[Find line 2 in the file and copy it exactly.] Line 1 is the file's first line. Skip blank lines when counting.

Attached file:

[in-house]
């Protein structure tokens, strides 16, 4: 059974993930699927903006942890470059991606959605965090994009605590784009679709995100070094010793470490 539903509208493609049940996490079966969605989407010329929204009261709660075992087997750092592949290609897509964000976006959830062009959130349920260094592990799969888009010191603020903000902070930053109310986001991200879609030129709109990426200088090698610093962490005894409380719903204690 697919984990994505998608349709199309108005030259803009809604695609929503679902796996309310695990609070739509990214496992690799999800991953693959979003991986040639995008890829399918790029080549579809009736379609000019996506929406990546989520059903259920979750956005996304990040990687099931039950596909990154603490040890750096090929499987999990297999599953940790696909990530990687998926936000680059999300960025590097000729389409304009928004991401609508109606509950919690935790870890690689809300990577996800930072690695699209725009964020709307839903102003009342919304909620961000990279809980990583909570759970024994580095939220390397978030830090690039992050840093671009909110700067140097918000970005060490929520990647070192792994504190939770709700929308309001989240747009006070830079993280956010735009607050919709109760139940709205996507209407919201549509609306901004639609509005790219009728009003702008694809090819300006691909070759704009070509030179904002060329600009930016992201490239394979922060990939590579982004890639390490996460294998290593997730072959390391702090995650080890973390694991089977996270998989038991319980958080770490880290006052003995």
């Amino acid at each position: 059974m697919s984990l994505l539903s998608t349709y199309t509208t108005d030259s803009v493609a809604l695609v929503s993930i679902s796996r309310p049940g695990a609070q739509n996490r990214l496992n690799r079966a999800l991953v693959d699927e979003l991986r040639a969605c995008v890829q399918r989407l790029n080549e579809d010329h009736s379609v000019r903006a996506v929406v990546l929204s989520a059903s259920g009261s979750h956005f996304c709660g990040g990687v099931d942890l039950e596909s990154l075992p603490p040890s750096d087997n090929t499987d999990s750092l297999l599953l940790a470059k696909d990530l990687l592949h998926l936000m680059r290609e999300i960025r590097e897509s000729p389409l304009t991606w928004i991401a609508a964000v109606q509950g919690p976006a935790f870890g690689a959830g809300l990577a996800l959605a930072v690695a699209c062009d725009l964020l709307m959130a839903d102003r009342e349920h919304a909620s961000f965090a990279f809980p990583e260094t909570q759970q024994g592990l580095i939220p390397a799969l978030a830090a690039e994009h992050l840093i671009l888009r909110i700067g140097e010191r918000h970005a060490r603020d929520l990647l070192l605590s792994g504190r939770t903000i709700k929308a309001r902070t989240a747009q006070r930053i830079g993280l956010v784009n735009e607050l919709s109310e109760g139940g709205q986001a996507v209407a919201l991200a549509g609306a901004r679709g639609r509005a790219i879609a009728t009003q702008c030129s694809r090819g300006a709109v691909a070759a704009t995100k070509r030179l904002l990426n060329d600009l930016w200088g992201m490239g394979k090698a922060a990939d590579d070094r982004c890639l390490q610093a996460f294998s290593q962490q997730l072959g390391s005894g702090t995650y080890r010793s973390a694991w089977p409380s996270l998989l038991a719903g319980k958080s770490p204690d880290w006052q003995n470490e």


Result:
């Protein structure tokens, strides 16, 4: 059974993930699927903006942890470059991606959605965090994009605590784009679709995100070094010793470490 539903509208493609049940996490079966969605989407010329929204009261709660075992087997750092592949290609897509964000976006959830062009959130349920260094592990799969888009010191603020903000902070930053109310986001991200879609030129709109990426200088090698610093962490005894409380719903204690 697919984990994505998608349709199309108005030259803009809604695609929503679902796996309310695990609070739509990214496992690799999800991953693959979003991986040639995008890829399918790029080549579809009736379609000019996506929406990546989520059903259920979750956005996304990040990687099931039950596909990154603490040890750096090929499987999990297999599953940790696909990530990687998926936000680059999300960025590097000729389409304009928004991401609508109606509950919690935790870890690689809300990577996800930072690695699209725009964020709307839903102003009342919304909620961000990279809980990583909570759970024994580095939220390397978030830090690039992050840093671009909110700067140097918000970005060490929520990647070192792994504190939770709700929308309001989240747009006070830079993280956010735009607050919709109760139940709205996507209407919201549509609306901004639609509005790219009728009003702008694809090819300006691909070759704009070509030179904002060329600009930016992201490239394979922060990939590579982004890639390490996460294998290593997730072959390391702090995650080890973390694991089977996270998989038991319980958080770490880290006052003995």